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Radiother Oncol. 2006 Mar;78(3):298-305. Epub 2006 Mar 9.

The relationship between observer-based toxicity scoring and patient assessed symptom severity after treatment for head and neck cancer. A correlative cross sectional study of the DAHANCA toxicity scoring system and the EORTC quality of life questionnaires.

Author information

  • 1Department of Oncology, Aarhus University Hospital, Denmark. kennethjensen@dadlnet.dk

Abstract

BACKGROUND AND PURPOSE:

Morbidity is an important issue in cancer research. The observer-based toxicity scoring system used by DAHANCA (the Danish head and neck cancer study group) has proved itself sensitive to differences in toxicity in a large randomised study, but like other toxicity scoring systems it has not been formally validated. Conversely, the EORTC quality of life questionnaire (QLQ) has been validated as a tool for collecting information about the consequences of disease and treatment on the well being of cancer patients. The purpose of this study was to examine the relationship between the two methods of side effect recording.

PATIENTS AND METHODS:

One hundred and sixteen recurrence free patients with laryngeal (n=44), pharyngeal (n=34) and oral cavity (n=38) cancer attending follow-up after radiotherapy (n=83) or surgery (n=33) completed EORTC C30, the core questionnaire concerning general symptoms and function and EORTC H&N35 the head and neck specific questionnaire. The attending physicians in the follow-up clinic evaluated and recorded DAHANCA toxicity scores on the same patients.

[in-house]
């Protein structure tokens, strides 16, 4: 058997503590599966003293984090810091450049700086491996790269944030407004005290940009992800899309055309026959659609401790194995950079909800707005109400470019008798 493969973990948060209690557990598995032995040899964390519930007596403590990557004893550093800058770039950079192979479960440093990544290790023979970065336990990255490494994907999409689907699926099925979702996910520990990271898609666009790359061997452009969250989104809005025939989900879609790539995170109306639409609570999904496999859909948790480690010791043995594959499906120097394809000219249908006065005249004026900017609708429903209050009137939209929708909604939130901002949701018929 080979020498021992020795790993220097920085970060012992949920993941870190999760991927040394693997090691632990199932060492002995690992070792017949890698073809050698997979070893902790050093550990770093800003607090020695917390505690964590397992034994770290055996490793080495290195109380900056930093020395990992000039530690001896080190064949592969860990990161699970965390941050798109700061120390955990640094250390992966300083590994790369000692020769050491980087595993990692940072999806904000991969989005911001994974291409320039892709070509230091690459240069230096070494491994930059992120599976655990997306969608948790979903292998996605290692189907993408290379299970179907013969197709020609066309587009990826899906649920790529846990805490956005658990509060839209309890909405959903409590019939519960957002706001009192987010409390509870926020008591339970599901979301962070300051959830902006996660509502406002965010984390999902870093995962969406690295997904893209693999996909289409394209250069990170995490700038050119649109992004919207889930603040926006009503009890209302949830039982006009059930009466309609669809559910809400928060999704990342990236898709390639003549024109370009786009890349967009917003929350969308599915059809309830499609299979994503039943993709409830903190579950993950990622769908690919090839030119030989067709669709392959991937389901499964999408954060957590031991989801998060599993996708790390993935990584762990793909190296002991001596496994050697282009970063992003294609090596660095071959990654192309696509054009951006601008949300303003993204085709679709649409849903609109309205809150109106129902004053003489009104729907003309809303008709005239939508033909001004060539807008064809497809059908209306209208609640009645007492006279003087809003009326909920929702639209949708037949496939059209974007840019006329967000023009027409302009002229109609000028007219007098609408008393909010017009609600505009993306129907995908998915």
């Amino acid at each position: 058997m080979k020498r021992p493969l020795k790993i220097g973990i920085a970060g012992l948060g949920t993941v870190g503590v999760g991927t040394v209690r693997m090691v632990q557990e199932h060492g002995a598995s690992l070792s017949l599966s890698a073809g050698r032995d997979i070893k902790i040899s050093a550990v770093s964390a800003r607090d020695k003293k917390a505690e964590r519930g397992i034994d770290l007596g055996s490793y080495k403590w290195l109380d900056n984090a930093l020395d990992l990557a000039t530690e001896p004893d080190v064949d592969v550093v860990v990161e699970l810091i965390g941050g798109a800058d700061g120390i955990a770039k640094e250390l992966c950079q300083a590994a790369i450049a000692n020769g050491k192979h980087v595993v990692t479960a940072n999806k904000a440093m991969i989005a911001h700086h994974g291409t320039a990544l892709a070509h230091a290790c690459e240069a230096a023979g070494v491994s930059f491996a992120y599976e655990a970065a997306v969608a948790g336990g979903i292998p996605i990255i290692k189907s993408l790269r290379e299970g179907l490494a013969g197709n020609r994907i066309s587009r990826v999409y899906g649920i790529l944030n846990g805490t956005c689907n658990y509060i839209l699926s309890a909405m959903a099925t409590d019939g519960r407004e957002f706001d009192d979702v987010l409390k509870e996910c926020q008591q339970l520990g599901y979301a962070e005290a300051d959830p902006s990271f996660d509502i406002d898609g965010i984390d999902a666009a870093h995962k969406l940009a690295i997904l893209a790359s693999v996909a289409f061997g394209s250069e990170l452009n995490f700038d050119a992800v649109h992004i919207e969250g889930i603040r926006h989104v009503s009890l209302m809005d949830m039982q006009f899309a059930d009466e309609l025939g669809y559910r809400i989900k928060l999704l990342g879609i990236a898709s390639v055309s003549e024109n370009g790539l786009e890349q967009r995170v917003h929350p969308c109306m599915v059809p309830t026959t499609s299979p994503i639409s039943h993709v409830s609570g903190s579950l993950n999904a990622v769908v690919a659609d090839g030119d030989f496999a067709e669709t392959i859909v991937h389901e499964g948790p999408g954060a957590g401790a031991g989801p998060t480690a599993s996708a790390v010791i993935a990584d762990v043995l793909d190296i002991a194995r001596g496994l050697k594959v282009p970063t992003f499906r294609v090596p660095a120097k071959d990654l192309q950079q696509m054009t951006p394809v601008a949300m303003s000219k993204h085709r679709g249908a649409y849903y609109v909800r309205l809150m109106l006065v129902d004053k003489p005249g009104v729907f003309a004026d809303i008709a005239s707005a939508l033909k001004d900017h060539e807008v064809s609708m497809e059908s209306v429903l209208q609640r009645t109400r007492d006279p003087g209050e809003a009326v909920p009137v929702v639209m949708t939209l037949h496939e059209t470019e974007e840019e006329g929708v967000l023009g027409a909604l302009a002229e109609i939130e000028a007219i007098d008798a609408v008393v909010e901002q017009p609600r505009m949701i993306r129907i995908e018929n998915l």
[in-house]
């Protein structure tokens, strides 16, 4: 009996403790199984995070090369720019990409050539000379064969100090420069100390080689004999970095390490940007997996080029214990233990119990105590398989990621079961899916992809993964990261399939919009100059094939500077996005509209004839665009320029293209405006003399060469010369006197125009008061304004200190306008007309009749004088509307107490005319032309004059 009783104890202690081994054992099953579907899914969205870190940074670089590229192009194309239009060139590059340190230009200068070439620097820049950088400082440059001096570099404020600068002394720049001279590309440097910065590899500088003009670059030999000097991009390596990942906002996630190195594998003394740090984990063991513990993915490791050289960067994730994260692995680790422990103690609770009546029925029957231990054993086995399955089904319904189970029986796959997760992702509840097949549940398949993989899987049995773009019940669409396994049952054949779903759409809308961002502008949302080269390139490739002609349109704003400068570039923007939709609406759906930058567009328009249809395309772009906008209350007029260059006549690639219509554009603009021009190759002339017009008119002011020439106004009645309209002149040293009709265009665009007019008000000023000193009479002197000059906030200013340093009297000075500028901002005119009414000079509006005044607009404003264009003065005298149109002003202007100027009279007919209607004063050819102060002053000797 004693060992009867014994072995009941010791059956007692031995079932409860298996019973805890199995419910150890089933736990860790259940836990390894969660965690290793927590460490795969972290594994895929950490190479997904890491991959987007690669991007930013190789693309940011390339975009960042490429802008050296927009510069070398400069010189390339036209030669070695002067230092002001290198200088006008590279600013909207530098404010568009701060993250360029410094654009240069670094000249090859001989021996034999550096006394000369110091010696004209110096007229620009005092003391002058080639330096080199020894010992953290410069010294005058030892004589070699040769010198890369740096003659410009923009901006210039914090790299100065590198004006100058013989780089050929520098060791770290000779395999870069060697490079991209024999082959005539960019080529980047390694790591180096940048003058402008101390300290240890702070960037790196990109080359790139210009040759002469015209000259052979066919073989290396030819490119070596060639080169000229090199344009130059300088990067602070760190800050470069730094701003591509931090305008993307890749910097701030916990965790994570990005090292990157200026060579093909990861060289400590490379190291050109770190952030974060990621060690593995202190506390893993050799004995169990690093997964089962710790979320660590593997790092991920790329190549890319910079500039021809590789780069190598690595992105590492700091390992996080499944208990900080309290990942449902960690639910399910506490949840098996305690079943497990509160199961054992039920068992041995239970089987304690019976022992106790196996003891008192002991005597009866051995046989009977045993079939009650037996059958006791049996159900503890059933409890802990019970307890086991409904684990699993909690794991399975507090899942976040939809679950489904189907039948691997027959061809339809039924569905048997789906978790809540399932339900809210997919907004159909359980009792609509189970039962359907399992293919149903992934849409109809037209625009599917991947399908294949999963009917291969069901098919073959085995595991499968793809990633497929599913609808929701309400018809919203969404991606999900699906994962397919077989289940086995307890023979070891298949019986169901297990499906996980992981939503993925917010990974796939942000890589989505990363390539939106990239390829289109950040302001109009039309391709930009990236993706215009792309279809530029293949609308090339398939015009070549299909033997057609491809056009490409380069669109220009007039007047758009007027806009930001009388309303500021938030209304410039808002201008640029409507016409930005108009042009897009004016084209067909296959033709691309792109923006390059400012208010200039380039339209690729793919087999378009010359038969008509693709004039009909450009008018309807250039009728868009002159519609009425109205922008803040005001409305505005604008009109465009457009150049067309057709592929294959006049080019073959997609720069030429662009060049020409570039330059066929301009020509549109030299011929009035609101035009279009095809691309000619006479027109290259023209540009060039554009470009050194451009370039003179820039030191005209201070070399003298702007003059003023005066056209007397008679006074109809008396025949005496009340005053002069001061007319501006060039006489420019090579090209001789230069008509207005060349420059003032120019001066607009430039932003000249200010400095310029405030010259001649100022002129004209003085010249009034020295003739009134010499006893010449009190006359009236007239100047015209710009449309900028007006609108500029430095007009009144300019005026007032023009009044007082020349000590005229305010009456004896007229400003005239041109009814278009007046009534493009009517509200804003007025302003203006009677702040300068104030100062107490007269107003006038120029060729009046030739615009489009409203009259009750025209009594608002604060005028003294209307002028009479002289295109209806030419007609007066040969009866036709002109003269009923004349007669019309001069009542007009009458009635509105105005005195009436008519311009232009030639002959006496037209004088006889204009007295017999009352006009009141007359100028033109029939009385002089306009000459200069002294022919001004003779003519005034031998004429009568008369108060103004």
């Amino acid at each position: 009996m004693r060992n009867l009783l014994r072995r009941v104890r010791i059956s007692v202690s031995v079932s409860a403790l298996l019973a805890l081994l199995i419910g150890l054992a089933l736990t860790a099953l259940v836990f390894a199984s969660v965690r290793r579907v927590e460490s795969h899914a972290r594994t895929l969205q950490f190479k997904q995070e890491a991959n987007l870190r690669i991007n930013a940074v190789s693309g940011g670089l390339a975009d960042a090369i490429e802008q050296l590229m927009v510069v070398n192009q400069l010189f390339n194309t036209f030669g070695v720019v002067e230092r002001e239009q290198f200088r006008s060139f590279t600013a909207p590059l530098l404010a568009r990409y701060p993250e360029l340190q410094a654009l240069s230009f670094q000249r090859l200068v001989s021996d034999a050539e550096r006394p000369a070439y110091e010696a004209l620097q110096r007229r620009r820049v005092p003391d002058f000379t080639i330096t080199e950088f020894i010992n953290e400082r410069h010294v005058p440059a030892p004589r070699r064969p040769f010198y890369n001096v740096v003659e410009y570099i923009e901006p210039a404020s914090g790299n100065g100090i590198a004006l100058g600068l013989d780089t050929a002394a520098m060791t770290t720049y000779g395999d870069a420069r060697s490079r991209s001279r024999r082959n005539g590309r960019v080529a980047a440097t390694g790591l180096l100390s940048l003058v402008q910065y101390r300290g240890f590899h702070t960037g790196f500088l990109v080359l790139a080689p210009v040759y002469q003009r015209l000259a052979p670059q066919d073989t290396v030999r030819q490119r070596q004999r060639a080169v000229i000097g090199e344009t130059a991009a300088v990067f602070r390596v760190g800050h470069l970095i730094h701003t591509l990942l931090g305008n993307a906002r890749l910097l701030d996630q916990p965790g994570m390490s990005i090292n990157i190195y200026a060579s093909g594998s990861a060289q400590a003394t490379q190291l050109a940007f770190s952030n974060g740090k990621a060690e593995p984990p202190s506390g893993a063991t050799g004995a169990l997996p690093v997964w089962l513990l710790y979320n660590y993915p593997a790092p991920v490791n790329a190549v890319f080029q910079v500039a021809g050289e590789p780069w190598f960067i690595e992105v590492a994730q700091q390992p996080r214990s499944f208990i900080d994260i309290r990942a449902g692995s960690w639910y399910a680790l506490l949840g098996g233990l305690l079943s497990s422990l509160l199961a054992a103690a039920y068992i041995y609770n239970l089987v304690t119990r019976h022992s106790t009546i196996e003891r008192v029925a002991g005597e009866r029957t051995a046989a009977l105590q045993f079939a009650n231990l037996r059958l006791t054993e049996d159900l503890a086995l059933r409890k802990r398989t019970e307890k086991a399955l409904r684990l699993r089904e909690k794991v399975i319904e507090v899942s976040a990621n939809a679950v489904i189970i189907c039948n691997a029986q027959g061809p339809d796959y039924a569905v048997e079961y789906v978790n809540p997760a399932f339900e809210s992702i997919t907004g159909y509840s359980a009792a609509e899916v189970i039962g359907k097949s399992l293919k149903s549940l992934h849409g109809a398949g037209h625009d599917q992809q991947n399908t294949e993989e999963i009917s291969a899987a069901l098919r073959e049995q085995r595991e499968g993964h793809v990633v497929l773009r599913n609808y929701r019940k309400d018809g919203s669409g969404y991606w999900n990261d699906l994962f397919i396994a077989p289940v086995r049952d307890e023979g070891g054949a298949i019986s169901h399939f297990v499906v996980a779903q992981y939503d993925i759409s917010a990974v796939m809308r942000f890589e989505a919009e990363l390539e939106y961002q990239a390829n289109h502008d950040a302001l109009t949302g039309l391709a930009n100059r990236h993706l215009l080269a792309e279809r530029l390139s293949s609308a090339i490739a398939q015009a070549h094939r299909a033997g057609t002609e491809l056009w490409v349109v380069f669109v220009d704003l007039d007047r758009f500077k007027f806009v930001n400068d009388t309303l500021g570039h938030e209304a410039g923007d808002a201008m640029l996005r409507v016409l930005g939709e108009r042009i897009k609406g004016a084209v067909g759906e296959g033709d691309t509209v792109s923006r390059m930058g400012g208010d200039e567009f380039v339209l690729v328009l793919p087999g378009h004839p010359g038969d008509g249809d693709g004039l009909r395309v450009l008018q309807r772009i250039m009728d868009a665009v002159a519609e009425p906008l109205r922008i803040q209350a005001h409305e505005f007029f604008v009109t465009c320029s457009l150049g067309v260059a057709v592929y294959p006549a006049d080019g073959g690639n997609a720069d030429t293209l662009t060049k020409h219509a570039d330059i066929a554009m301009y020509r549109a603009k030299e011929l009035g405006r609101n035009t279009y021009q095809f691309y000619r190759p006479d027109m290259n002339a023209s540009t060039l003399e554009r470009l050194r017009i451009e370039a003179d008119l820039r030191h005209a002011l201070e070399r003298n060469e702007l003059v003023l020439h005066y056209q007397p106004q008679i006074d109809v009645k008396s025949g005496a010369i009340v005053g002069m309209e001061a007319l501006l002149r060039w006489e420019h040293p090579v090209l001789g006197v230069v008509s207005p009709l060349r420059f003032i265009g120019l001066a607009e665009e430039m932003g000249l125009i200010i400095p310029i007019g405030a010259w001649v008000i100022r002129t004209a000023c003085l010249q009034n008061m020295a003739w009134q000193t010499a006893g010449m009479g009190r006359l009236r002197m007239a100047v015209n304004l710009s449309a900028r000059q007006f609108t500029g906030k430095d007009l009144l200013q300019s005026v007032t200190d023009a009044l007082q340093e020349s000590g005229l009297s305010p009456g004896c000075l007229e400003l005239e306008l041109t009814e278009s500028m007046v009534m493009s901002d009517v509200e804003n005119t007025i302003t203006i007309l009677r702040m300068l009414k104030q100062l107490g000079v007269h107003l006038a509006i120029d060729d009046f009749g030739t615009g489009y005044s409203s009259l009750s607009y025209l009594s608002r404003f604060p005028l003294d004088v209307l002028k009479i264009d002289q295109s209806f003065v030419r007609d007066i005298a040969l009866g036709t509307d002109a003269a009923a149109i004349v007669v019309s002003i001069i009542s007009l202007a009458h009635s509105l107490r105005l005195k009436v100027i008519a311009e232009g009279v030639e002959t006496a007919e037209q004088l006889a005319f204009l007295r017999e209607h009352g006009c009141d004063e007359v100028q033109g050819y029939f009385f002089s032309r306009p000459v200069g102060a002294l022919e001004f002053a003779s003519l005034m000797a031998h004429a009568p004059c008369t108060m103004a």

RESULTS:

The DAHANCA toxicity scoring system and the EORTC QLQ correlated with several clinical endpoints. The conceptually similar endpoints of the two methods correlated significantly. The objective endpoints of the DAHANCA scoring system were only correlated with quality of life endpoints to a very low degree. The DAHANCA toxicity scores had a low sensitivity (0.48-0.74) in detecting equivalent subjective complaints from the questionnaires and the observer-based scoring system severely underestimated patient complaints. A specific patient group where the DAHANCA score had a higher tendency to fail could not be detected.

CONCLUSION:

The DAHANCA toxicity score is an effective instrument in assessing objective treatment induced toxicity in head and neck cancer patients but insensitive and non-specific with regard to patient assessed subjective endpoints. This weakness seems inherent in an observer-based scoring system, and will probably also apply to newer ones like CTCAE 3.0.

PMID:
16524633
[PubMed - indexed for MEDLINE]
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